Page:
Google’s Earth Engine Shows 28 Years Of Environmental Destruction

We lament about killing the planet and wax poetic about saving it. We talk about making big changes and taking small actions. We warn and caution and threaten that our actions today are ruining the planet for future generations. It hasn’t done much good, but maybe that’s because we’re visual learners, and it’s hard to actually see the impact of our choices.

In just a few seconds, Engine Earth, a new offering from Google, will change that. The tool brings together the world’s satellite imagery — trillions of scientific measurements dating back almost 40 years — and speeds it up. Suddenly, changes that were undetectable before become visible in real time. And it isn’t pretty.

Google Earth Engine

Images via Google Earth Engine

“We started working with the USGS in 2009 to make this historic archive of earth imagery available online,” writes Rebecca Moore, Engineering Manager, Google Earth Engine & Earth Outreach, on the company’s official blog. “Using Google Earth Engine technology, we sifted through 2,068,467 images—a total of 909 terabytes of data—to find the highest-quality pixels (e.g., those without clouds), for every year since 1984 and for every spot on Earth. We then compiled these into enormous planetary images, 1.78 terapixels each, one for each year.”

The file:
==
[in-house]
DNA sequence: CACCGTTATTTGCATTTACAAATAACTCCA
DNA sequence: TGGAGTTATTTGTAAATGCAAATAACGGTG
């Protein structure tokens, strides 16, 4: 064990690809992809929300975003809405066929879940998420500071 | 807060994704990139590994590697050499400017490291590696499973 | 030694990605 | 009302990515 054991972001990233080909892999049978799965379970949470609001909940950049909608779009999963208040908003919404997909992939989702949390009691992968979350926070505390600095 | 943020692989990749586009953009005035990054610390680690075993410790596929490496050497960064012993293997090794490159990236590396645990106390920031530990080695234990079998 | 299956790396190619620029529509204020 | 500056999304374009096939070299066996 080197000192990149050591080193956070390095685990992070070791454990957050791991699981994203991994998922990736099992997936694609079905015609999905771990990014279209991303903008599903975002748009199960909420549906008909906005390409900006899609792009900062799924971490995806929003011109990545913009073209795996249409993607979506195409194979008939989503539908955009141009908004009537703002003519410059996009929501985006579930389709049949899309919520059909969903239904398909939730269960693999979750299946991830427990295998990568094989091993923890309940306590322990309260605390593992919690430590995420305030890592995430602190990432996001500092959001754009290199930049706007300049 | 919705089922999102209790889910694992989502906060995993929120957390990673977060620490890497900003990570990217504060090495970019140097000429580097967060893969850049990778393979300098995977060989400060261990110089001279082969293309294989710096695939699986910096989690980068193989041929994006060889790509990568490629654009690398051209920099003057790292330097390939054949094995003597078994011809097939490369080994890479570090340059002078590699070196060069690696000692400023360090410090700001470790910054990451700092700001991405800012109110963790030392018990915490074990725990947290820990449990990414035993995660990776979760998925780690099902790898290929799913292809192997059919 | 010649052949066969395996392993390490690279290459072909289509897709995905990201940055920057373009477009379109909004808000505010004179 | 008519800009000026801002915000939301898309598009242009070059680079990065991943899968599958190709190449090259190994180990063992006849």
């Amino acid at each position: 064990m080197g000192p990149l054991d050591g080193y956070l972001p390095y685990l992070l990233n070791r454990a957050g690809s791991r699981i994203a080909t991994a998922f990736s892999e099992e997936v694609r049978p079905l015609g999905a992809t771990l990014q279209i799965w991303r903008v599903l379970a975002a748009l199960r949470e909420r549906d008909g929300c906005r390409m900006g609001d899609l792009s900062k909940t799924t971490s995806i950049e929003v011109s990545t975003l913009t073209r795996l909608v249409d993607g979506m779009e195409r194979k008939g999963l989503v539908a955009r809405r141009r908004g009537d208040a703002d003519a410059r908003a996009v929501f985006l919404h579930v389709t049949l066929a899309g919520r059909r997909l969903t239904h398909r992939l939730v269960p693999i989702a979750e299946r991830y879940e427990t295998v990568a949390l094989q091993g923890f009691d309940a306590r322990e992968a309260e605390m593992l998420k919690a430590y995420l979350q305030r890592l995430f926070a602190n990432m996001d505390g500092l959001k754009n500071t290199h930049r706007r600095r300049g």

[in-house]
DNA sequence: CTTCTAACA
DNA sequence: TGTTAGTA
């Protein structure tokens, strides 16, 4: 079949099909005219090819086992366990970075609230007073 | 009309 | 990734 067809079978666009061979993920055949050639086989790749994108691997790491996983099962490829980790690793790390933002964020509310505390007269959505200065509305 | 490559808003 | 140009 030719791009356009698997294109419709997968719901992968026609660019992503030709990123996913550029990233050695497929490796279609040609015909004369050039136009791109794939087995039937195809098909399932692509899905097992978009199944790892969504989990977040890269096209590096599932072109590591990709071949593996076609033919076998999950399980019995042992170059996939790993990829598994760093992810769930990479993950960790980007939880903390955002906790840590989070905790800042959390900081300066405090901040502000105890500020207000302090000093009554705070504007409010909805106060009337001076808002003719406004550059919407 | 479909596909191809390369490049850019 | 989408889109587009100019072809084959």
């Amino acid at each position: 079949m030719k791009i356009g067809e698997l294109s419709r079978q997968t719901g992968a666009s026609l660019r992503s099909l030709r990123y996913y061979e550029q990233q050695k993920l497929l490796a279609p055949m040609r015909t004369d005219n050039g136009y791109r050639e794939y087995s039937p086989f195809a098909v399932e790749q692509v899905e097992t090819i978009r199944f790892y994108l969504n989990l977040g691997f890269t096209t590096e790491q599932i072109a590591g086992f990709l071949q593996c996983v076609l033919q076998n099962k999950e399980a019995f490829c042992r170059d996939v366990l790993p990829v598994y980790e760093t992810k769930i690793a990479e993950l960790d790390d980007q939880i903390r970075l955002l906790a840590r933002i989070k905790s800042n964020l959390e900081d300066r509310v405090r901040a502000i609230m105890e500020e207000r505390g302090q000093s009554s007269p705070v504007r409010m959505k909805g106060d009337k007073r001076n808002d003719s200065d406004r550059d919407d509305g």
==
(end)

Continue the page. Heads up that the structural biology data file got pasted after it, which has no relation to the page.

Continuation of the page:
Using Landsat images from 1984 until 2012, Google Engine was created as an online with tools for scientists, independent researchers, and nations to detect changes, map trends and quantify differences on the Earth’s surface. But there’s no denying that, even for the layperson, it’s a powerful visual representation of what our rampant consumption and development has done to the planet.

In the time-lapse images, we see glaciers retreat, reservoirs dry up, cities expand out into the ocean, and forests disappear. Such dramatic changes in what is a relatively tiny chunk of time are almost sickening.

At the same time, it’s possible to imagine these images moving in reverse, if only we are willing and able to halt the destruction and move in a different direction. Think of a time lapse of solar panels being installed, or wind turbines being erected. Trees being planted or wetlands being restored. This too is possible, in just as short of a period of time, but only if we’re willing to alter our course and invest in the future.

Beth Buczynski is a freelancer writer and editor currently living in the Rocky Mountain West. Her articles appear on Care2, Ecosalon and Inhabitat, just to name a few. So far, Beth has lived in or near three major U.S. mountain ranges, and is passionate about protecting the important ecosystems they represent. Follow Beth on Twitter as @ecosphericblog

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